PH.D. Reading Courses

The list below is the set of possible reading courses which can be offered by the Phd Program. Each academic year, on the basis of the didactic requirements of the incoming PhD students, the Council will select the ones to be activated.


Reading courses activated in the first semester of the academic year 2017-2018:

(1) Mathematics for Artificial Intelligence

Introduction to neural networks: genesis and future perspectives.
Basics of statistical mechanics and statistical inference.
Neural networks for associative memory and pattern recognition.
Hopfield model.
Rosenblatt and Minsky&Papert perceptrons.
Neural networks for statistical learning and feature discovery.
Supervised Boltzmann machines.
Unsupervised Boltzmann machines.   
Bayesian equivalence between Hopfield retrieval and Boltzmann learning.
Multilayered Boltzmann machines and deep learning.

Advanced topics: Numerical tools for machine learning; Non-mean-field neural networks; (Bio-)Logic gates; Maximum entropy approach, Hamilton-Jacobi techniques for mean-field models.

Ref.: A.C.C. Coolen, R. Kuhn, P. Sollich, Theory of Neural Information Processing Systems, Oxford Press.


(2) Stability of Matter in Quantum Mechanics

  • Teacher: M. Correggi
  • When/where: November 30, December 5, 12, and 19, 10:00-12:00 in Room B

Basic topics: Ground state for many-body quantum systems; identical particles: bosons and fermions; Pauli principle; stability of first kind; reduced density matrices; Lieb-Thirring inequalities; electrostatic inequalities; stability of the second kind.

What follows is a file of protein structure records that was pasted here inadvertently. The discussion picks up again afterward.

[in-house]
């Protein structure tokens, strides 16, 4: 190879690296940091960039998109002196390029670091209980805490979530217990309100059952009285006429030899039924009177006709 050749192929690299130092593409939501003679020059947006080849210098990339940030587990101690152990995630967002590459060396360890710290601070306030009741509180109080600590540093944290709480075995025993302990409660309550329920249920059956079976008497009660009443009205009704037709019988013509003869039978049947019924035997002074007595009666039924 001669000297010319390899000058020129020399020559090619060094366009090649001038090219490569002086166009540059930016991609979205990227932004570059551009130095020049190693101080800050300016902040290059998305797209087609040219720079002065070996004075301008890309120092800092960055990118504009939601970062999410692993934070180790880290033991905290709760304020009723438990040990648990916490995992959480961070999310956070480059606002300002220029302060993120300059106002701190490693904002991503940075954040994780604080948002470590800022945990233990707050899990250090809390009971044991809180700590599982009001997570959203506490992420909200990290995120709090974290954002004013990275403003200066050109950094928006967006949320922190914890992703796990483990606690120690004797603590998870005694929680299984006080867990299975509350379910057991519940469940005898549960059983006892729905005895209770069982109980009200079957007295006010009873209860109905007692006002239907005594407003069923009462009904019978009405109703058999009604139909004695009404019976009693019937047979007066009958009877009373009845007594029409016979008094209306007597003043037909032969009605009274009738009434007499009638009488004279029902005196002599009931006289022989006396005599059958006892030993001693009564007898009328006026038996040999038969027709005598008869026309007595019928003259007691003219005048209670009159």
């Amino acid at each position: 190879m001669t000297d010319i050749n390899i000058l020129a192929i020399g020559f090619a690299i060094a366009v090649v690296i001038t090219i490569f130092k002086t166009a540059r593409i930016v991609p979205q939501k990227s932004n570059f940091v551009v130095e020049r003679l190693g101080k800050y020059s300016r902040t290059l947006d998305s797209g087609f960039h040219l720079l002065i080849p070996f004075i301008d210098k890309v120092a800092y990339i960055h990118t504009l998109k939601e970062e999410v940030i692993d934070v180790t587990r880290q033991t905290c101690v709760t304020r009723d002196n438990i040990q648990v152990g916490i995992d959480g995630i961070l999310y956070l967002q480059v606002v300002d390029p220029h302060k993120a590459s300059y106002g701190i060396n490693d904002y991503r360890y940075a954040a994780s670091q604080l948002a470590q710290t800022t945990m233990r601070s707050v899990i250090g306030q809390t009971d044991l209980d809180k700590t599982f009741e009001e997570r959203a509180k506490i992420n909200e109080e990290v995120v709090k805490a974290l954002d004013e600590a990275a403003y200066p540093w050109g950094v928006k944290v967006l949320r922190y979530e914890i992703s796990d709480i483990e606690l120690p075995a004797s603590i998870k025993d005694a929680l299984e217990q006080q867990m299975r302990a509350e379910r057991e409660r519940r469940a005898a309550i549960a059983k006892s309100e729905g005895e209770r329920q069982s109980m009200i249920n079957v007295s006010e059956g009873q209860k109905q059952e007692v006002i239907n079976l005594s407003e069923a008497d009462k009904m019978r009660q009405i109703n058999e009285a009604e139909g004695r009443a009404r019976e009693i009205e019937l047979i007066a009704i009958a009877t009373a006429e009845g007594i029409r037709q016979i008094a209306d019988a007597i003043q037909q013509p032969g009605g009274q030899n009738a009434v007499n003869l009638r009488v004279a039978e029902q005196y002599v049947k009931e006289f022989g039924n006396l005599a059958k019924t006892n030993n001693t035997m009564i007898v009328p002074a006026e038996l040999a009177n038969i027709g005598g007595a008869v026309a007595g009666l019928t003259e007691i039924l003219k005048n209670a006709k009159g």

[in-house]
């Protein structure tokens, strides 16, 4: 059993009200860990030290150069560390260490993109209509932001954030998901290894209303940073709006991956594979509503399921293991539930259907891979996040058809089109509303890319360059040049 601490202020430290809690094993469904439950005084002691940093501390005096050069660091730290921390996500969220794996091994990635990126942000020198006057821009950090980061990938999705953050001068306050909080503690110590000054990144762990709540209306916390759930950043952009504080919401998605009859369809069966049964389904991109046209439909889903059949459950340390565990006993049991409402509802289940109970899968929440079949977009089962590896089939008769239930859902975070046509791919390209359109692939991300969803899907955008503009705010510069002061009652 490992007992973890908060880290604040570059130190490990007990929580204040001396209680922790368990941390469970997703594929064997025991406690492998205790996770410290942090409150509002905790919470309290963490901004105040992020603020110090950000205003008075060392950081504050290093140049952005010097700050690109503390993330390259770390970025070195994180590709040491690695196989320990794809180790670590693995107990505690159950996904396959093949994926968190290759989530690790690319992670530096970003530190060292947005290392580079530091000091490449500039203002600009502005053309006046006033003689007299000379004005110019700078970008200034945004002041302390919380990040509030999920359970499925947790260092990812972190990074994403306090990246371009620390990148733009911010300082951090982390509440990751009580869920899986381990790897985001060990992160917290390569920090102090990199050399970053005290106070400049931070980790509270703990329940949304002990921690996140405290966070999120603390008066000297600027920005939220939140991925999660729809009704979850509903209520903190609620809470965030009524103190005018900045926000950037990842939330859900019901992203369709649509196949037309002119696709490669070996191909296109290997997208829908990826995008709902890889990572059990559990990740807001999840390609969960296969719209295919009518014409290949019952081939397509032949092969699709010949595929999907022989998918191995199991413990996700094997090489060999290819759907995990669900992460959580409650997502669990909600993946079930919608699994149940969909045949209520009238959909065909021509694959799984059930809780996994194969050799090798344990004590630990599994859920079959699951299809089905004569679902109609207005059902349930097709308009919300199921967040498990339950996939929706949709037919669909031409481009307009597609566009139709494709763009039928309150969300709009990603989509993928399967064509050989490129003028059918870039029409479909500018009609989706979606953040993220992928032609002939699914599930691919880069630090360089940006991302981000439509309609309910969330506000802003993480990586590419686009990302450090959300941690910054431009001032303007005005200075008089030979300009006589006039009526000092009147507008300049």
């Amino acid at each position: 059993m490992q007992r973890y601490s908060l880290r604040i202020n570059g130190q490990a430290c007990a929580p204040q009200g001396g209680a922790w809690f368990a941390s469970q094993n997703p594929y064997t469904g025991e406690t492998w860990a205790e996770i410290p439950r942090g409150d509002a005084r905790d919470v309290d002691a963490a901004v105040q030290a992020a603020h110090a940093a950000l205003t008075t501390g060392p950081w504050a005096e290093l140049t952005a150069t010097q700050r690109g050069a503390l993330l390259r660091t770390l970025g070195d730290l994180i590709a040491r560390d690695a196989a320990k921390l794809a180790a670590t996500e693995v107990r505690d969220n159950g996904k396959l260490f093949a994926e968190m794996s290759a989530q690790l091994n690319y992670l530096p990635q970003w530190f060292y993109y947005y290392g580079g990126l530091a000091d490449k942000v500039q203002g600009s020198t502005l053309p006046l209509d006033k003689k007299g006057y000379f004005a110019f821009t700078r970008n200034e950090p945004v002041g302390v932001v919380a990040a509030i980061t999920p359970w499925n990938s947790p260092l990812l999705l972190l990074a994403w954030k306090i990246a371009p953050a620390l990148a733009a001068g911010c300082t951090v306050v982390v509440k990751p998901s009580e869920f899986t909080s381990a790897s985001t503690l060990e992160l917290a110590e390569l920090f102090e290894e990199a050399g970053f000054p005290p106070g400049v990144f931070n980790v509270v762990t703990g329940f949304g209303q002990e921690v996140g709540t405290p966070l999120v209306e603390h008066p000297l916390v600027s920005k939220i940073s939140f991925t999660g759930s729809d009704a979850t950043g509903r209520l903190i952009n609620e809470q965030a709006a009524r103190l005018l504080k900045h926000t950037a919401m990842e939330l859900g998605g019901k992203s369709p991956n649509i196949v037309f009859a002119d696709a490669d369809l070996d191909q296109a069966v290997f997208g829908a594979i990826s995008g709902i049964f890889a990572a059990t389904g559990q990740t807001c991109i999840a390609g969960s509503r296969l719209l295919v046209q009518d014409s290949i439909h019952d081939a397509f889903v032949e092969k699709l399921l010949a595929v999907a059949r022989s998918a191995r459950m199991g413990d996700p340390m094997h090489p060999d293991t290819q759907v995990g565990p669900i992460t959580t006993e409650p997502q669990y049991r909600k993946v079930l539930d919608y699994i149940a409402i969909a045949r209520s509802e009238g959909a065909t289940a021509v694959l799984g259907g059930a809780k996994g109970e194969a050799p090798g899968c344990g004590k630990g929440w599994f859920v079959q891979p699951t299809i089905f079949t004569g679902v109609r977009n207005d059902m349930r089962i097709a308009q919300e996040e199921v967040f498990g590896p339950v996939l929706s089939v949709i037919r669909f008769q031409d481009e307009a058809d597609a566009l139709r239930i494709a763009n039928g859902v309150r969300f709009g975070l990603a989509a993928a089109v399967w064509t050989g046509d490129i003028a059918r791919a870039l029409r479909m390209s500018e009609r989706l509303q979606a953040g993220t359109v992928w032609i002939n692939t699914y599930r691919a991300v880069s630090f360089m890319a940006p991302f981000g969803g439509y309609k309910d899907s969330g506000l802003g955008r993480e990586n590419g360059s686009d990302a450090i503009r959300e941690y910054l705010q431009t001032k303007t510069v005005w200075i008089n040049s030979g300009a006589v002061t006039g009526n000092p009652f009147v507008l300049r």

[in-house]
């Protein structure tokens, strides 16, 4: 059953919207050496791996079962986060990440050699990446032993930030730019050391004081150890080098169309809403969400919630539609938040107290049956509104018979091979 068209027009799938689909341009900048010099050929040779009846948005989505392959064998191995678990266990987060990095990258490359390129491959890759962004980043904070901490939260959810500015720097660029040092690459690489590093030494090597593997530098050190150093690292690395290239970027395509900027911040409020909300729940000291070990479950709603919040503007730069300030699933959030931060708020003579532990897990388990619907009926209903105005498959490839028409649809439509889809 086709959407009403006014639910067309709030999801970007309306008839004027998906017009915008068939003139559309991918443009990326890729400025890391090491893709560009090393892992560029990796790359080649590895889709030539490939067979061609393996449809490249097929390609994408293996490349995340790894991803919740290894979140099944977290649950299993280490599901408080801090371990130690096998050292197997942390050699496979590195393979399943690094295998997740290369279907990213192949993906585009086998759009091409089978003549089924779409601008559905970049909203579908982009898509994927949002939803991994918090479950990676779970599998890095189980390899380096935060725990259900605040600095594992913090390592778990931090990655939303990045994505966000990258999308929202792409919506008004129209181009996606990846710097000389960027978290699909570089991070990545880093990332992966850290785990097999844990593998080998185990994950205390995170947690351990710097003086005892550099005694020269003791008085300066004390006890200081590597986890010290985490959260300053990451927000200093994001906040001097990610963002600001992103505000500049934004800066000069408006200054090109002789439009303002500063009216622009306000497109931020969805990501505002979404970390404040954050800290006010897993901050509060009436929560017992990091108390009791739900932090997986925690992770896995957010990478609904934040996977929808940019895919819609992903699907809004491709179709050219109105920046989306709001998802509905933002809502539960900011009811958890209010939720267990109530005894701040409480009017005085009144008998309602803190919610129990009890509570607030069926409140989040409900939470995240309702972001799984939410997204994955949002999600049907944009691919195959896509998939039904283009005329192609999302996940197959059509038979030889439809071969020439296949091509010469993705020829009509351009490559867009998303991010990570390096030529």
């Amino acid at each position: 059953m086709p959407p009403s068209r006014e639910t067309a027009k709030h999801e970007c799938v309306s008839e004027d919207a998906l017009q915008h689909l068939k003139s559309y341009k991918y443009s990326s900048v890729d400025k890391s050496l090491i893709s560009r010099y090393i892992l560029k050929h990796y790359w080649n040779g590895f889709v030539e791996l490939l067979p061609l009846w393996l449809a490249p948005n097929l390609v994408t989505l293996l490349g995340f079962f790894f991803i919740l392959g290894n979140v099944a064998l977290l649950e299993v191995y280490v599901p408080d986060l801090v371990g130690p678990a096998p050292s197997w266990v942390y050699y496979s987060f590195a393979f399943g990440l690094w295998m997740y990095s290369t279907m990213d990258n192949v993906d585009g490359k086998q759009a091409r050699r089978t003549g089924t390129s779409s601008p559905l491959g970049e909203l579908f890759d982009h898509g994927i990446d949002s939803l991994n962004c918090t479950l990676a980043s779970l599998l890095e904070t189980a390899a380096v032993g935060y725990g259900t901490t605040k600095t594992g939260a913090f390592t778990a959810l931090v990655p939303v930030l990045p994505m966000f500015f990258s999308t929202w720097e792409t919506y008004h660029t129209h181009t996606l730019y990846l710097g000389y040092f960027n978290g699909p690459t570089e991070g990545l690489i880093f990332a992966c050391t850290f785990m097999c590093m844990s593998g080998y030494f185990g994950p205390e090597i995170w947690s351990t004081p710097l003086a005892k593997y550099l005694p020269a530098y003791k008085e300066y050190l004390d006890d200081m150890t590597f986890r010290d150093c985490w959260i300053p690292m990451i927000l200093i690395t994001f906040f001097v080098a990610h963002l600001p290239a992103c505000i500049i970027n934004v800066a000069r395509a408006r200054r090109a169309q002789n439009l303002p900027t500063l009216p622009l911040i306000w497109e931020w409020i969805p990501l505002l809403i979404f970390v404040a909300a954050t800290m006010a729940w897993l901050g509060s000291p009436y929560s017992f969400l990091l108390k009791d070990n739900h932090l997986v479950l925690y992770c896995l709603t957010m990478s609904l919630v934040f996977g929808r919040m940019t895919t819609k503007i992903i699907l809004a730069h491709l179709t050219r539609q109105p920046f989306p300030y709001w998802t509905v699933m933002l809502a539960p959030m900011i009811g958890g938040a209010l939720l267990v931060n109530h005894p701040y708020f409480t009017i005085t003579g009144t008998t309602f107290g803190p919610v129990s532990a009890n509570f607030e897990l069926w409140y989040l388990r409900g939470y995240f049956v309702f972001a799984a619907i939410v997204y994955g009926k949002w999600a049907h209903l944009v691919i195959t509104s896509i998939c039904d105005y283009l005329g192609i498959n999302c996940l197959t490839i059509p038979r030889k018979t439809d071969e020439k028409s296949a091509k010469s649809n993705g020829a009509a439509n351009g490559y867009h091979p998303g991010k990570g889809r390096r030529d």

Advanced topics (seminars): Sufficient conditions for existence and uniqueness of the ground state for interacting systems [LL]; variational derivation of bound states [LL]; self-adjointness and boundedness from below of atomic Schroedinger operators [LL]; Lieb-Thirring inequalities [LS]; Coulomb potential and Baxter inquality [LS]; Thomas-Fermi theory of electrons [LS].

- [LL]    E.H. Lieb, M. Loss, Analysis, AMS, 2001.
- [LS]    E.H. Lieb, R. Seiringer, The Stability of Matter in Quantum Mechanics, Cambridge University Press, 2009.

(3) Algebraic Groups

  • Teacher: G. Pezzini
  • When/where: Next lessons on December 6, 13, and 20, 10:00-12:00 in Room B

- linear algebraic groups, definitions, examples;
- general theory of  homogeneous spaces;
- quotients, geometric invariant theory;
- structure of solvable groups, Borel subgroups;
- structure of reductive groups and their representations;
- flag manifolds, symmetric spaces.

Refs (preliminary list):
1. M. Brion, Introduction to actions of algebraic groups (downloadable from his web page).
2. J. Humphreys, Linear Algebraic Groups.

(4) Large Deviations

  • Teacher: A. Faggionato
  • When/where: December 7 and 14, 16:00-18:00 in Room B.

The course should be  an introduction to   the topic of large deviations  and its connection with  statistical physics. It will cover the following subjects:

- Large deviations principle; 
- Cramer's theorem;
- Varadhan's theorem;
- Contraction principle;
- Sanov's theorem for the empirical measure;
- Entropy, pressure, free energy;
- Dobrushin-Lanford-Ruelle variational principle.
F. den Hollander. Large deviations. Fields Institute Monographs, 2000.
F. Rassoul-Agha, T. Seppalainen. Large deviations with an introduction to Gibbs measures. American Mathematical Society, 2015.
O.E. Lanford. Entropy and Equilibrium States in Classical Statistical Mechanics.  Lecture Notes in Physics   20, pp.1-113, Springer, 1973